We believe that every movie has an audience, every filmmaker has a story to tell and each story has the right to be shared.
IndieFlix.com is an online independent film distribution and discovery site offering affordable DVD and streaming to customers all over the world. Founded by 2 Award-Winning Filmmakers in 2005 and headquartered in Seattle, WA IndieFlix has a growing collection of over 1500 award winning features, shorts and documentaries for all ages. Not sure what to watch? Email us and we can help you choose.
“You should be watching movies not looking for them”
Go to: indieflix.com or email at email@example.com
Talk about your model of distribution and how it differs from the more traditional forms of distribution.
IndieFlix is practically the polar opposite to Hollywood. In fact when we launched everyone thought we were nuts letting filmmakers keep their rights and the lion share of the profits. Over the last 4 years and 1500 films later we have only had about 20 films leave us, most for an exclusive distribution deal. With regard to how we differentiate ourselves from our competition online we are in the process of launching several marketing initiatives. We recognize that filmmakers are the best champions of their own works but they need tools and prodding to work their magic online. We are all, including Hollywood, trying to figure out what is most effective in connecting with our communities online. It’s a rapidly changing time right now. You almost need a cowboy mentality and that takes a lot of energy. We are providing a tool kit.
Our services are non-exclusive. You keep your film rights and we give filmmakers 70% of the net. We are very transparent about all costs and there are no fees whatsoever. We can customize the distribution of your film by delivery method and territory and if you only want to distribute your film digitally, that's not a problem. If you only have the DVD rights, that's okay too. IndieFlix is a "Filmmaker First" marketplace and Distribution Company built to empower Filmmakers to be both Artist & Entrepreneur and to make Film Festival screened work from all over the world available to the broadest online audience. Once you are listed on the site our goal is to help you market your film. Further, IndieFlix has alliances with key online delivery platforms such as iTunes, Hulu, Joost, Snag, Amazon VOD, Netflix and Xbox360. We now provide titles to these outlets offering filmmakers even more revenue opportunities at the same 70/30 split. This link can offer even more info - Filmmakers: How It Works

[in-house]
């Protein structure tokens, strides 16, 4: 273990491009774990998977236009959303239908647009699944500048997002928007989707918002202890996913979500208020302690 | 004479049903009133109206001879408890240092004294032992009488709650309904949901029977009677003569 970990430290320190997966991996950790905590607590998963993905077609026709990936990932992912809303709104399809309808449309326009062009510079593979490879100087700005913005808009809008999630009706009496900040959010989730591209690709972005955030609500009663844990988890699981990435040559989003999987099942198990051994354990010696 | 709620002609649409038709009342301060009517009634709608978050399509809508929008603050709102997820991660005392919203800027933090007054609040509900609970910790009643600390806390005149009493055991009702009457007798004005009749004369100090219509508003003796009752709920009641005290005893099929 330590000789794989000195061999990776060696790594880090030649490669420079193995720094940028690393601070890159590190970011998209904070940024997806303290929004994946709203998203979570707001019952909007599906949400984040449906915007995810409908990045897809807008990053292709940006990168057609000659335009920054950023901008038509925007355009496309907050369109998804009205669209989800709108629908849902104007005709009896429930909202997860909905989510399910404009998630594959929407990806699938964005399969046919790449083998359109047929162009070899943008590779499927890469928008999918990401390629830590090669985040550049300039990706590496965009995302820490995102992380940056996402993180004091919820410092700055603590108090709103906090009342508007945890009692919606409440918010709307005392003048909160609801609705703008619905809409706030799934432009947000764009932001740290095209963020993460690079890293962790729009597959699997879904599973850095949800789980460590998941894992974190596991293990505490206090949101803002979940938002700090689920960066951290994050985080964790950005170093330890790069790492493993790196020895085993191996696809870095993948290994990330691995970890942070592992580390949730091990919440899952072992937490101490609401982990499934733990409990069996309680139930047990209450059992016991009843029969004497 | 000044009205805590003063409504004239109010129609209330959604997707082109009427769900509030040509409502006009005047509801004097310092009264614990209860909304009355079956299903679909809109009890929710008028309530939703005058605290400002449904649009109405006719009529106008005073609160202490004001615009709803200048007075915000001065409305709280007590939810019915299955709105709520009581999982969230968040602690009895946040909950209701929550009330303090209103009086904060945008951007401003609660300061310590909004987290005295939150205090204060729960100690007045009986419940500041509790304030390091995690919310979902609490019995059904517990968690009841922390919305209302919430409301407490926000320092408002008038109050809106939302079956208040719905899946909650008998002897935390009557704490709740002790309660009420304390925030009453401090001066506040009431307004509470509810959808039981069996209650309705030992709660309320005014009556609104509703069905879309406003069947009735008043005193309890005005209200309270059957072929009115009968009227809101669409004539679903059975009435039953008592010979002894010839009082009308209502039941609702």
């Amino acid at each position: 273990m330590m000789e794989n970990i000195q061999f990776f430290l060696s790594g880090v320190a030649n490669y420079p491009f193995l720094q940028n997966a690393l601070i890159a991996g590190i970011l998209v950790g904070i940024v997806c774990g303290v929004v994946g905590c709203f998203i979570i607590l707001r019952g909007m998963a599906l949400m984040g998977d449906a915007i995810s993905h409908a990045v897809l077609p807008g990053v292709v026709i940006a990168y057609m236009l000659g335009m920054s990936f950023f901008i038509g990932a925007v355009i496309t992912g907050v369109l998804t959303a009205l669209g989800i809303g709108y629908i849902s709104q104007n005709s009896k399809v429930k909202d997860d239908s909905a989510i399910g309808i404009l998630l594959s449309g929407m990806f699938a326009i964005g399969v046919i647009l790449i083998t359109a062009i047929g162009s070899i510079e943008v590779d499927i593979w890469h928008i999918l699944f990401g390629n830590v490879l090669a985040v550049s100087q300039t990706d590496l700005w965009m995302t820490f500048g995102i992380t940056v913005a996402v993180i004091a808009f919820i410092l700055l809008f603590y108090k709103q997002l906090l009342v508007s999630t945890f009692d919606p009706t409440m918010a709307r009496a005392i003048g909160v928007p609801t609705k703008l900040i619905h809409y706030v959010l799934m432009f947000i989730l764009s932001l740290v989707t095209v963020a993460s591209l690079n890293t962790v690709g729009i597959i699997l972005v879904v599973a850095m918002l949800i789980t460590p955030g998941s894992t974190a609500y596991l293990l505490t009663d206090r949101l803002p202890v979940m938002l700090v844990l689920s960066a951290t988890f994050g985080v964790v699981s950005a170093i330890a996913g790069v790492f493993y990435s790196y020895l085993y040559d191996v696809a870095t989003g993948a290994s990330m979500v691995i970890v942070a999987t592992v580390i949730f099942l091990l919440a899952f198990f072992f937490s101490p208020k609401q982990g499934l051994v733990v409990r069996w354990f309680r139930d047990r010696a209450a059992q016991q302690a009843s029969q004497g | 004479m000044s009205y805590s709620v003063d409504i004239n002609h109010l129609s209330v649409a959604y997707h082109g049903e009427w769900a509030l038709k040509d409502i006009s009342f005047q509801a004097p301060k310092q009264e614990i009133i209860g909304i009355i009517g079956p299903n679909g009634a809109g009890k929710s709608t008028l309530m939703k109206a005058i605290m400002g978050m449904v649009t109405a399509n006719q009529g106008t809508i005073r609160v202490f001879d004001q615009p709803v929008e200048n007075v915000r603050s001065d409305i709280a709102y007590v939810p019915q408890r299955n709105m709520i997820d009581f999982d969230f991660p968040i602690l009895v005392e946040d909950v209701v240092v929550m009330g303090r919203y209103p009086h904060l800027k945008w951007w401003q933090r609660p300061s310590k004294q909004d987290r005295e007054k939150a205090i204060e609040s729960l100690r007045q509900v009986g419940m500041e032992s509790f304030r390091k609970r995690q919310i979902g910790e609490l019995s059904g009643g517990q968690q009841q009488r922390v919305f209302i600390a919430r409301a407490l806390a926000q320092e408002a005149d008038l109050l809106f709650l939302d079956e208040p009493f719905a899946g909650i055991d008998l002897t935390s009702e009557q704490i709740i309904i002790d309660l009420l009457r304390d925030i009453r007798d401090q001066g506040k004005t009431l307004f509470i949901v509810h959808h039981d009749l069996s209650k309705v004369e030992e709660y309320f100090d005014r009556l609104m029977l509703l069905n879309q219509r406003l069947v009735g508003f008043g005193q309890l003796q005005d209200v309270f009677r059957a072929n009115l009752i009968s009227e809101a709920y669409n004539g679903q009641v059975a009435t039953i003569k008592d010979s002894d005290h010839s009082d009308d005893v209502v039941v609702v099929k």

Do you ever go out and look for films to distribute or do films mostly come to you?
For the most part filmmakers come to us. I thought about doing it like our competitors, getting a Baker & Taylor account and ordering several thousand films from Criterion, Kino or Image to populate the library. But we wanted films that had worldwide rights and the ability to curate content on to multiple platforms. By building our own library in this way we are also able to distinguish ourselves even more so. We have strong word of mouth so word gets around though we have started to do more targeted outreach now that we have more staff. We have about 15 new films sign up per week from all over the world.
Since our 1500+ filmmakers work directly with us we are a VERY hands on company. We answer our phones, we work closely with the filmmakers and we are just now starting to be much more hands on with our customer base. We are growing so fast it’s hard to keep up sometimes!